TORONTO – Mayor Rob Ford has won his appeal and will continue to serve as mayor of Toronto.
Three judges from the Ontario Court of Appeal issued the ruling at 10:30 a.m. Friday, disagreeing with the original November decision by Justice Charles Hackland.
“In light of our conclusion that Decision CC 52.1 was a nullity because of the nature of the financial sanction it imposed, the appellant has not contravened s. 5(1) of the MCIA,” the decision read. “Therefore, the appeal is allowed, the judgment of the application judge is set aside and the application under the MCIA is dismissed.”
Hackland’s decision found Ford contravened municipal conflict of interest rules when he took part in a February 2012 vote at city hall that would rescind a previous motion that asked him to pay back $3,150 which lobbyists had donated to his football foundation.
The presiding judges in the appeal found that city council has no authority to request Ford pay back the money. Therefore, Ford had no financial interest in the controversial February 2012 vote, according to the decision.
Ford said at a press conference Friday that he was pleased at the court’s decision and repeatedly thanked his supporters.
“This has been a very, very humbling experience. I have an enormous respect for the judicial system and I’m very, very thankful for the decision it made today,” Ford said.
“I’m very proud to say that over the past two years, I’ve done exactly what I’ve said I was going to do. The job is not finished yet.”
Friday’s decision means that Ford – who is little more than half way done his term – can stay in office until the next election.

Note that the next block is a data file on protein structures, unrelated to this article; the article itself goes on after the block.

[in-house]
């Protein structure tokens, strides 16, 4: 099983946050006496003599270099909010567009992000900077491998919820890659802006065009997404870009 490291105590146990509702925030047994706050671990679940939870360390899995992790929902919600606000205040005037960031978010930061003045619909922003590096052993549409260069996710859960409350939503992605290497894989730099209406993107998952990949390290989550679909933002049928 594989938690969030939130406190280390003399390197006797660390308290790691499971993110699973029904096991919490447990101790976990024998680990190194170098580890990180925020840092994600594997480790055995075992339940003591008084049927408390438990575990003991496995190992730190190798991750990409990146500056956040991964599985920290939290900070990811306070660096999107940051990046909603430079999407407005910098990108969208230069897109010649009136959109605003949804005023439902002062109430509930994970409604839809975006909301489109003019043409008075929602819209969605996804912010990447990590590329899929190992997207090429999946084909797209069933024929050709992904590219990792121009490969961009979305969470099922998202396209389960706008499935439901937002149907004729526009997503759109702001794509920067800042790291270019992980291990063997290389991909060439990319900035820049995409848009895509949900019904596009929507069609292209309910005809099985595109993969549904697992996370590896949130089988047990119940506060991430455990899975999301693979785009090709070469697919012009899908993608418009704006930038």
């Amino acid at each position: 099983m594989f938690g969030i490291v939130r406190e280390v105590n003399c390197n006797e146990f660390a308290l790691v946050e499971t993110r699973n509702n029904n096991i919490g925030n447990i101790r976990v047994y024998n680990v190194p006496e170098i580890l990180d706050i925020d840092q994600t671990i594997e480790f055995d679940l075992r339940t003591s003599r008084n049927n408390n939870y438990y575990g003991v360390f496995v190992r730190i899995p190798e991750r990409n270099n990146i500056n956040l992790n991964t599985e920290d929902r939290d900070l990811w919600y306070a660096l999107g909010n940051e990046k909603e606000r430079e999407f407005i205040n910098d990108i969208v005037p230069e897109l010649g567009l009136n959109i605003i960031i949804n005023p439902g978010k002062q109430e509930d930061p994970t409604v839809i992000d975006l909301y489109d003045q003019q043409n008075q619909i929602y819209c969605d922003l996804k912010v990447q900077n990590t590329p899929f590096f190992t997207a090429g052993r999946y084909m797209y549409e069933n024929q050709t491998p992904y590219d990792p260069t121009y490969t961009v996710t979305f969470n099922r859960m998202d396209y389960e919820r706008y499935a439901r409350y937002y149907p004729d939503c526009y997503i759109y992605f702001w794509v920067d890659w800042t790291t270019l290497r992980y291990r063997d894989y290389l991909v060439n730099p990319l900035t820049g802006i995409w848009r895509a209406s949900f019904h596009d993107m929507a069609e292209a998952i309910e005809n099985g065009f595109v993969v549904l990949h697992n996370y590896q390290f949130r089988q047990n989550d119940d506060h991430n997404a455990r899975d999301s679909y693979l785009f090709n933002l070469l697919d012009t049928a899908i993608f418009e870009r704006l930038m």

Related: What’s next for Mayor Rob Ford?
Clayton Ruby, the lawyer who represented Paul Magder in the case against Ford, said in a statement Friday that he will ask the Supreme Court of Canada for permission to appeal the case.
“The Court has let Rob Ford off on a technicality. We find that disappointing, particularly since the Court found that Mr. Paul Magder was right on the facts,” Ruby said in a statement. “We believe that there are serious errors of law in the judgment and we will ask the Supreme Court of Canada for leave to appeal to that Court.”
Ruby said the decision is “troubling” suggesting it puts fundraising from lobbyists “beyond the reach of government oversight.”
Councillor James Pasternak said just a few minutes after the decision was released that it is a “big relief” for all city hall – not just the mayor.
“This whole saga has just zapped the oxygen out of city hall and it’s a big relief that we have a final decision. We can get on to the business of running the city and we don’t have the major judicial distraction that this has been,” Pasternak said.
While councillors were generally repeating that they are glad the drama was over, some – including the mayor – found opportunity to present a political message.
“I’m very proud to say that over the past two years, I’ve done exactly what I’ve said I was going to do,” Ford said. “I plan to spend the next six years on getting the job done.”
The mayor’s brother, Councillor Doug Ford, also took the opportunity to tout the successes of the administration.
“I can promise you that we’re going to continue working very, very hard at saving the taxpayers money and saving taxpayer’s money,” Councillor Ford said.
Councillor Adam Vaughan – often a vocal opponent of the mayor – told Global News Friday that the outcome of Ford’s appeal “doesn’t really matter.”
“What matters to me is whether or not the ward I represent and the city I love is moving forward and it’s not and that’s not just Rob Ford’s fault,” Vaughan said. “But we have work to do and I’m prepared to get back to work.”
Though Ford won his appeal, his legal challenges are not done. An audit of his campaign finances is expected to be released in February.